Guide for Parents of College StudentsThe Millennial Generation
student is considered a member of the Millennial Generation. Like all
generations, Millennial's substantially differ from the generations before, they
have grown up with access to the internet and seen technology take various
turns. Compared to previous generations, Millennial's are more numerous, better
educated, and more ethnically diverse. This generation shows great promise as
major contributors to society. For example, they show many positive social
habits, such as a focus on teamwork, achievement, modesty, and prosocial
conduct. Other characteristics of this generation include high levels of
parental involvement, being somewhat sheltered, being optimistic, and being
technologically adept. They also seem to desire structured activities and feel
pressured to make the "right" choices. Follow this link for additional
information regarding this generation http://net.educause.edu/ir/library/pdf/ERM0342.pdf.
your college student transition
Communication is one of the keys to
helping your child adjust to college. This is a time of major life changes and
increased responsibilities. Although, you may no longer be in the next room to
offer support, open communication is an important way to offer support during
the transition to college.
Listen to a which
discusses the influence of parents in teenage drinking.
What can you
As your child embarks on the role as a college student, your role as
a parent changes, not diminishes. You are still an important confidant and
source of support for your student. Here are some suggestions for supporting
your college student.
1. Discuss facts and risk factors of alcohol and drug
use with your college student.
2. Discuss clear and realistic expectations
concerning academics, finances, and drug and alcohol use.
3. Discuss their
perception of the UW social scene.
4. Discuss the balance of academics and
5. Be a good role model.
6. Engage your college student in
a continuous dialog regarding alcohol and drug use. Make sure that you listen to
Stress and Coping
Being in older
adolescence is a time of stress, the adolescent is attempting to meet and exceed
milestones and discover what it takes to be a successful adult. In order to
effectively cope with these stressors, having a toolbox full of coping
strategies is very important and beneficial. If the older adolescent does not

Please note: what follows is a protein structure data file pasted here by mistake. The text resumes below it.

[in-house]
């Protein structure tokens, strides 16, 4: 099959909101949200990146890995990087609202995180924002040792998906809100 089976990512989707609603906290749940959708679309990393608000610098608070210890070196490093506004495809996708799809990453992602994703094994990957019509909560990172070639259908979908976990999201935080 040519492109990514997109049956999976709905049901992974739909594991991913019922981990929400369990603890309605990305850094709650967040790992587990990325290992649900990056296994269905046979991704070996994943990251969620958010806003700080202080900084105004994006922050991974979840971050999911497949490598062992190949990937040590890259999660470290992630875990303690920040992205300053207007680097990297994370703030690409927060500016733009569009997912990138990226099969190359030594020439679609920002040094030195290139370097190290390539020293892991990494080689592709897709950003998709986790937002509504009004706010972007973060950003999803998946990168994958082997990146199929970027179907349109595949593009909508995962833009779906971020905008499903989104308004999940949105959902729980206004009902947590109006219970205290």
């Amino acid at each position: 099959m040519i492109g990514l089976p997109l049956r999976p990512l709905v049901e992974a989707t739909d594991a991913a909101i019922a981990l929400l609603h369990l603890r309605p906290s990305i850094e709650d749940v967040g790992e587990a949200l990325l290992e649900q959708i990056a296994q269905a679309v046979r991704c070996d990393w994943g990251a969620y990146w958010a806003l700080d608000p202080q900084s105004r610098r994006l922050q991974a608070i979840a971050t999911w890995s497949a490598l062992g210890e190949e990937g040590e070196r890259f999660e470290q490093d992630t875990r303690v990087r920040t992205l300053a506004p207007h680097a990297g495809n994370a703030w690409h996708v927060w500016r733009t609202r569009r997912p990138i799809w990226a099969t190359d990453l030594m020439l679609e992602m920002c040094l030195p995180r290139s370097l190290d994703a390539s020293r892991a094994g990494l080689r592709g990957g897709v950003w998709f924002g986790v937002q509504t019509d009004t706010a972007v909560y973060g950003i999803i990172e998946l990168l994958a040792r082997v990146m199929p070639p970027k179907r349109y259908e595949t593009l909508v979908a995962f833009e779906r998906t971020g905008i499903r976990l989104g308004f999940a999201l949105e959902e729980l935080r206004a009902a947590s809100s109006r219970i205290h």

have these coping strategies, their risk of alcohol and drug problems, academic
and social difficulties, and risk of psychological problems increases. However,
there are four lifestyle strategies that can help decrease stress, while
1. Eat healthy foods, exercise, and get plenty of
2. Avoid alcohol and other drugs.
3. Expression through a journal,
art, music, or another form that helps evaluate emotions.
4. Deep breathing
increases the oxygen supply and reduces stress.
Making a successful
Older adolescents are closer to adults than they are being
children, this is both an exciting and scary time for parents. The adolescent is
maturing, able to tolerate ambiguity, becoming more independent, and can form
intimate relationships. However, this is also a time of increased
responsibility, such as driving, beginning college, living away from their
parents, and making personal choices regarding the use of drugs and alcohol.
Before entering college and moving away from home, it is important to reassess
your house rules to allow the older adolescent to make important decisions with
the help of their caregivers. Parents are encouraged to discuss decisions with
the older adolescent, support healthy choices, and recognize that they will
continue to mature as the enter college, in addition so will your relationship
The perception exists that college and
alcohol are synonymous with one another, this perception is perpetuated from
peers, the entertainment industry (i.e., movies like Animal House and Van
Wilder), and sometimes even parents. Today the most frequently used substances
are alcohol, marijuana, and prescription drugs (Adderall, Oxycontin, Ritalin,
and Xanax).However, not all college students drink on a regular basis, at UW 18%
of the students report abstaining from alcohol
Often parents may think that since they drank in
college and everything turned out OK for them, that no harm can come to their
child from experimenting with alcohol. However, when students drink (especially